Since the cavalry arrived in the form of – in order of appearance – Yoenis Cespedes, Steven Matz and Seth Lugo, the Mets are 3-0. And the reinforcements couldn’t have come at a better time, as the Mets are ready to embark on the toughest part of their schedule. The next 11 games come against playoff teams in 2016 in the Cubs, Nationals and Dodgers. The Nationals are leading their division now, the Dodgers are the first Wild Card team and everyone expects the Cubs to win the Central when it’s all said and done.
The Mets? Who knows what to expect from them. You hear people say they should be selling parts off – even saw an article that said they should shop Reed. I’m not ready to do that. The situation looks bleak right now. But this is the healthiest they’ve been all year. Besides, they’ve still got 101 games to play.
Last year the Mets got off to a fine start, played .500 or so ball for a long time after that and then had a 10-20 stretch. On August 19, they were 60-62 and of course they finished with 87 wins. Now, the idea isn’t that they’ll win games at the pace they did in late August and September of last year. Rather the important thing to keep in mind is that it’s better to be five games under .500 with 101 games to play than it is to be two games under .500 with 42 game remaining.
Winning cures everything. And now we get to see just how much winning can the club do when the competition gets stiffer. If the Mets go 2-9 in these next 11, perhaps it will be time to investigate the trade market for Reed and others. But if the Mets go 8-3, well that’s a whole different ball game. Likely they’ll finish closer to .500 which leaves things in the same muddled state we have right now.
A pessimist will point to 11 fewer games and no closer to playoff contention. And even if the club did make the playoffs, there’s no reason to expect an outcome any different than what happened in the Wild Card game last year.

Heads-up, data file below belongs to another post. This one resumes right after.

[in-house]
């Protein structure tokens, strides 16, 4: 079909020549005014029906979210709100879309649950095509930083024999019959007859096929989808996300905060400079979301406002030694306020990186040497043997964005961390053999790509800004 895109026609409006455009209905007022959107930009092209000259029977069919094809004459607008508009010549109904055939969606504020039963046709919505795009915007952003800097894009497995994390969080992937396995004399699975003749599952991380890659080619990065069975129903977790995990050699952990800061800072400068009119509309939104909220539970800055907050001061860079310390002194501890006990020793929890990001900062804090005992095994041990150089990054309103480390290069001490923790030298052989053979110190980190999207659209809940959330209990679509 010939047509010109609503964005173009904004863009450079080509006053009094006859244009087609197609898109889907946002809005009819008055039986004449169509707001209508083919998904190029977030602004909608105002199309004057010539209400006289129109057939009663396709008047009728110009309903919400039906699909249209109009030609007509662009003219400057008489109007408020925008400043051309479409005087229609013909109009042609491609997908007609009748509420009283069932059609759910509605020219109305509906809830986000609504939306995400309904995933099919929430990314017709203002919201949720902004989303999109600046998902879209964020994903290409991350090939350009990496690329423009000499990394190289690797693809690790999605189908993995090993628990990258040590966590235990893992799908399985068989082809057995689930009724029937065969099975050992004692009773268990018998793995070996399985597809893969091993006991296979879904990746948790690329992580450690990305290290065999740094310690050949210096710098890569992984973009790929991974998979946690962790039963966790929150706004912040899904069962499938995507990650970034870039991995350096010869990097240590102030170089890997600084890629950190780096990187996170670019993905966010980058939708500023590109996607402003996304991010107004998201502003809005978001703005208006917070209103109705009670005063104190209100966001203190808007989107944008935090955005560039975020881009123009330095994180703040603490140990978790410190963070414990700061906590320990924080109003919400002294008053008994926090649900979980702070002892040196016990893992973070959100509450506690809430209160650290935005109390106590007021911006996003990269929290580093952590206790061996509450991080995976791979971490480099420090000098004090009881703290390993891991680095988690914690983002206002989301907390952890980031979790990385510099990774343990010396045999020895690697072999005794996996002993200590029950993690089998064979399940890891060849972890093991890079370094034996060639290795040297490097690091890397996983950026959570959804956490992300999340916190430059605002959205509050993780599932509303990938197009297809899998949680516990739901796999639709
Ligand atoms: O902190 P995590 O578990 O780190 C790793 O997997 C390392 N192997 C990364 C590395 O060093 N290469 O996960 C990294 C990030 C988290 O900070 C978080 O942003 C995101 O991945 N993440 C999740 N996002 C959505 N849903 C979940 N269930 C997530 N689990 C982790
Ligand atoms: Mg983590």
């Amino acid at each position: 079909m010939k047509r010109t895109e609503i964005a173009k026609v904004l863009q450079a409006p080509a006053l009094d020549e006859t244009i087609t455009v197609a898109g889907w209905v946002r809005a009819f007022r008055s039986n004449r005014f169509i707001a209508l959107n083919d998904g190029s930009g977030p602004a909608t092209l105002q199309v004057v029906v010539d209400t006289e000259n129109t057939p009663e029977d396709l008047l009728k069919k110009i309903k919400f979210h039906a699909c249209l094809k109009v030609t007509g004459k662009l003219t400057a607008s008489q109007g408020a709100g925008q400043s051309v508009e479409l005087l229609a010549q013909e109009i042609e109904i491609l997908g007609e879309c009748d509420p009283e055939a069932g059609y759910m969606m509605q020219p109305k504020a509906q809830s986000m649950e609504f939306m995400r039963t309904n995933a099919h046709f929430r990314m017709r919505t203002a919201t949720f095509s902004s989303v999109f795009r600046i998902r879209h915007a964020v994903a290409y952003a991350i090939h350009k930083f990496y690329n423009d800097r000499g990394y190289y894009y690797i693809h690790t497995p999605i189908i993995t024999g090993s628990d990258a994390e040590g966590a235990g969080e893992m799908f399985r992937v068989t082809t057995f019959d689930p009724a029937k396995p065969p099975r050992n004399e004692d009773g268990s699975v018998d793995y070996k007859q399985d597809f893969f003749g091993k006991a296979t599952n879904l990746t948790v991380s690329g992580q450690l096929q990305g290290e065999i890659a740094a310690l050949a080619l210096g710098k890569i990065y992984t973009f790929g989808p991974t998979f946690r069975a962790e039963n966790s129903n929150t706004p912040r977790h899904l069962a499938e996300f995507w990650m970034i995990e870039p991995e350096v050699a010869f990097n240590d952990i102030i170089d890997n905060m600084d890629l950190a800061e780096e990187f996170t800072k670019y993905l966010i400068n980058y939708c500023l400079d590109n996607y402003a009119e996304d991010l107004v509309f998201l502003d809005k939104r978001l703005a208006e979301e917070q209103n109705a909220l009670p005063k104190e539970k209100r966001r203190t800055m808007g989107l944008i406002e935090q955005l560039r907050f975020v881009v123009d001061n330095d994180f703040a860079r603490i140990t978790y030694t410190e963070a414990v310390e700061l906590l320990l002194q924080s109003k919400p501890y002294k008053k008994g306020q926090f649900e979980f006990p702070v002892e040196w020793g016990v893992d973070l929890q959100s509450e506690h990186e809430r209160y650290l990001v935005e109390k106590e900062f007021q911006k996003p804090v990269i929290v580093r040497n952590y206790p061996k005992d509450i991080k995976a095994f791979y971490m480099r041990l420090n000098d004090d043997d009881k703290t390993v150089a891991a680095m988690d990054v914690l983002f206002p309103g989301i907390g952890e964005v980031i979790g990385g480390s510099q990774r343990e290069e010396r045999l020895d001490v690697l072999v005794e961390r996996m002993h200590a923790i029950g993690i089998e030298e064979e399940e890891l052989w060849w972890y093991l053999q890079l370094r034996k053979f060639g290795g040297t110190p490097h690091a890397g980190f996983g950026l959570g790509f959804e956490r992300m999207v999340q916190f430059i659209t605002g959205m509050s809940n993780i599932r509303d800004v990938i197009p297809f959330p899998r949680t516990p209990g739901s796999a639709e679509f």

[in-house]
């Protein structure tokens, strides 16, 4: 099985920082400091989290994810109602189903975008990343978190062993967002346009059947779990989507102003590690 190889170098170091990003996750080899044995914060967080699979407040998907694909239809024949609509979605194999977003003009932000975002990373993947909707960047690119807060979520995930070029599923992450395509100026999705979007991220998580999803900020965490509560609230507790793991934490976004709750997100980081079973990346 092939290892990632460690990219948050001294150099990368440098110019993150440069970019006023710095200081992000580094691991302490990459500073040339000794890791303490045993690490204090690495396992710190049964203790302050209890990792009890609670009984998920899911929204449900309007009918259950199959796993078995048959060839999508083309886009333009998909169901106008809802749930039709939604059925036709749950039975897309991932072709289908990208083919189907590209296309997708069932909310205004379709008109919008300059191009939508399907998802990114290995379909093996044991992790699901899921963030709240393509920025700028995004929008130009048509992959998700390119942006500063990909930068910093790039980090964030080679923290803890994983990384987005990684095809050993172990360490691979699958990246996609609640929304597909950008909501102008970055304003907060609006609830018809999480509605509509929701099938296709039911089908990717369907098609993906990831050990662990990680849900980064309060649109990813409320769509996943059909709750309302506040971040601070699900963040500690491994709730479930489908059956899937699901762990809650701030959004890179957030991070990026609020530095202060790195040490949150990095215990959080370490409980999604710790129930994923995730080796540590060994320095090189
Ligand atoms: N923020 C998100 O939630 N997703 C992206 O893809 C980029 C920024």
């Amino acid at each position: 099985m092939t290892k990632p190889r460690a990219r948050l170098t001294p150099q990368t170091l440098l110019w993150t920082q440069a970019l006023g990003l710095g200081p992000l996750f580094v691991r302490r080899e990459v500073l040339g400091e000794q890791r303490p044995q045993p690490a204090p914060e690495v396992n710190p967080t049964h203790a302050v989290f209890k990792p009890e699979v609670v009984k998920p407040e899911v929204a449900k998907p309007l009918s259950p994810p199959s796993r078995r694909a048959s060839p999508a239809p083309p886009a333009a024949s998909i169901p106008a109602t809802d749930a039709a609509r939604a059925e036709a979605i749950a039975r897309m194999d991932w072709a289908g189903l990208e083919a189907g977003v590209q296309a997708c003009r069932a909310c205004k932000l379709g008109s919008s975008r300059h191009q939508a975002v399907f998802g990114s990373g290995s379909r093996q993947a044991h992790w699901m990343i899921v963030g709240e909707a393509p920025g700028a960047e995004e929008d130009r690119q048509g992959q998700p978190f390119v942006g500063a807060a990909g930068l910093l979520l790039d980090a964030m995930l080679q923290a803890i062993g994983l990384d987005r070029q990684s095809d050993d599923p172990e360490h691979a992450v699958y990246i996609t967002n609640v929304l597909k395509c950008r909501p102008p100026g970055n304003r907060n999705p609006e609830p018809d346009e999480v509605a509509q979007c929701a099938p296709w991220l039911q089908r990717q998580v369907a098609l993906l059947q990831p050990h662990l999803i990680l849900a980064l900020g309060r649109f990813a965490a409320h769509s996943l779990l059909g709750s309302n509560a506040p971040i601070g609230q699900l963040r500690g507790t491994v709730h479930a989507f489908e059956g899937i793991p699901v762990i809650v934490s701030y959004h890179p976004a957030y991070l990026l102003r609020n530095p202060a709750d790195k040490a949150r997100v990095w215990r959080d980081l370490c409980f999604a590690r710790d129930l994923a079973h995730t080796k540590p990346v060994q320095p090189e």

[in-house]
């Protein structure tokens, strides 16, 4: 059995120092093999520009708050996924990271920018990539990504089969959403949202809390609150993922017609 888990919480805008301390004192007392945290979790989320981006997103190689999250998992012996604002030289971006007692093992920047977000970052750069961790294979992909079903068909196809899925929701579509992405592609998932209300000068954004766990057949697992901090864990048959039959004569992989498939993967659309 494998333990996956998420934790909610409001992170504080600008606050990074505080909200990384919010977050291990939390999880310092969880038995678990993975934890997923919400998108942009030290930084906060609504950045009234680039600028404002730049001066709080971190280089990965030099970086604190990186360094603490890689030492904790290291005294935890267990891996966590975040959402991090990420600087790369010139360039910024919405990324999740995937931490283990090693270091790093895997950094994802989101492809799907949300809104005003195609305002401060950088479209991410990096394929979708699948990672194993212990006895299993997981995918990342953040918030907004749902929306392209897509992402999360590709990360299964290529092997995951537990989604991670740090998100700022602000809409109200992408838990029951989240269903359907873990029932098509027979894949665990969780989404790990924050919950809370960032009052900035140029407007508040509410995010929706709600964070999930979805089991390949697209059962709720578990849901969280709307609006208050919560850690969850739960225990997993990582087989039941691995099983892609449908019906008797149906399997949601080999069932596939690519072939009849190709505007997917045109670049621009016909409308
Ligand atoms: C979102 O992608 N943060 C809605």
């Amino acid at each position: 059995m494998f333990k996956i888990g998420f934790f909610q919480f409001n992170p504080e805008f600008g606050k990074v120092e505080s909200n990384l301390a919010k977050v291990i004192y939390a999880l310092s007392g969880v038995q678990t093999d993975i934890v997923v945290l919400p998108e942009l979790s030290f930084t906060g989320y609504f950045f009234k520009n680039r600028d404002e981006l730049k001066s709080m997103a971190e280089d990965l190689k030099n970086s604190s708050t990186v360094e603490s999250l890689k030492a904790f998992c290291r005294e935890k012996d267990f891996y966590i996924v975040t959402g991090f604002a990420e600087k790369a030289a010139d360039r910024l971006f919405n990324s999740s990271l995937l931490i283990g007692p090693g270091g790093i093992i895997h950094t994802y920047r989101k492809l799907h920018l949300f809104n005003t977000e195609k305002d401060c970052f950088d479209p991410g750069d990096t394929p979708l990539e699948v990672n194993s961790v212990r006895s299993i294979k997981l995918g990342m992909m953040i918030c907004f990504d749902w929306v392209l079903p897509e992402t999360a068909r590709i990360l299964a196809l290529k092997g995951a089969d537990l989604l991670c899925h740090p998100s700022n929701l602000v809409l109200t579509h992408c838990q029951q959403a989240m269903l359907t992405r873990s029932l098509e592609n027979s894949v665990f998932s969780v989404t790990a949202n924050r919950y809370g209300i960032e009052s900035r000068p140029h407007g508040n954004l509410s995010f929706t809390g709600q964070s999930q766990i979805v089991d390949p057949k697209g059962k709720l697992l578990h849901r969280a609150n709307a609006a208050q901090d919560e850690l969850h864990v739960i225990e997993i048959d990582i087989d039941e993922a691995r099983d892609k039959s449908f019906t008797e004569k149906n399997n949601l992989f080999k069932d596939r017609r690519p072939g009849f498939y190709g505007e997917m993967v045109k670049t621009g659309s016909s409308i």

Man, I hate pessimists.
The optimist will think if they can play close to .500 against the cream of the crop that they’ll be able to clean up against the dregs. And there will still be 90 games left to make a move.
Of course the biggest reason to be an optimist is the performance of the starting pitchers the last five games. Those five starters have combined for 32.2 IP and only 3 ER. They’ve given quality and aside from Matt Harvey’s outing they’ve given quantity, too. It’s not realistic to expect this pace to hold. But it wasn’t realistic to expect only four games out of 20 that the starter would post a Game Score over 50 but that happened for the Mets earlier this year.
So, what do the Mets have in store? The Cubs have pitching problems of their own. They have six starters who’ve made at least six starts and none of them have an ERA below Eddie Butler’s 4.03 mark. Jon Lester’s at 4.13, Jake Arrieta is at 4.46 and John Lackey’s at 5.12 for the season. The bullpen’s been solid but the offense hasn’t been as potent as 2016, either.
The Nationals have lost three in a row and their bullpen is more of a mess than the Mets’. And in their last seven games, they’ve scored just 19 runs. The Dodgers are a different story, as they’re in good shape right now, sitting at 20 games over .500 and featuring two dominant starting pitchers and an elite bullpen. You expect Clayton Kershaw to excel and with a 2.20 ERA, he’s doing just that. But Alex Wood is 6-0 with a 2.01 ERA and his 1.84 FIP suggests he isn’t doing it with smoke and mirrors.
So, there you go. How will the Mets do in three games against the Cubs and four against both the Nationals and Dodgers?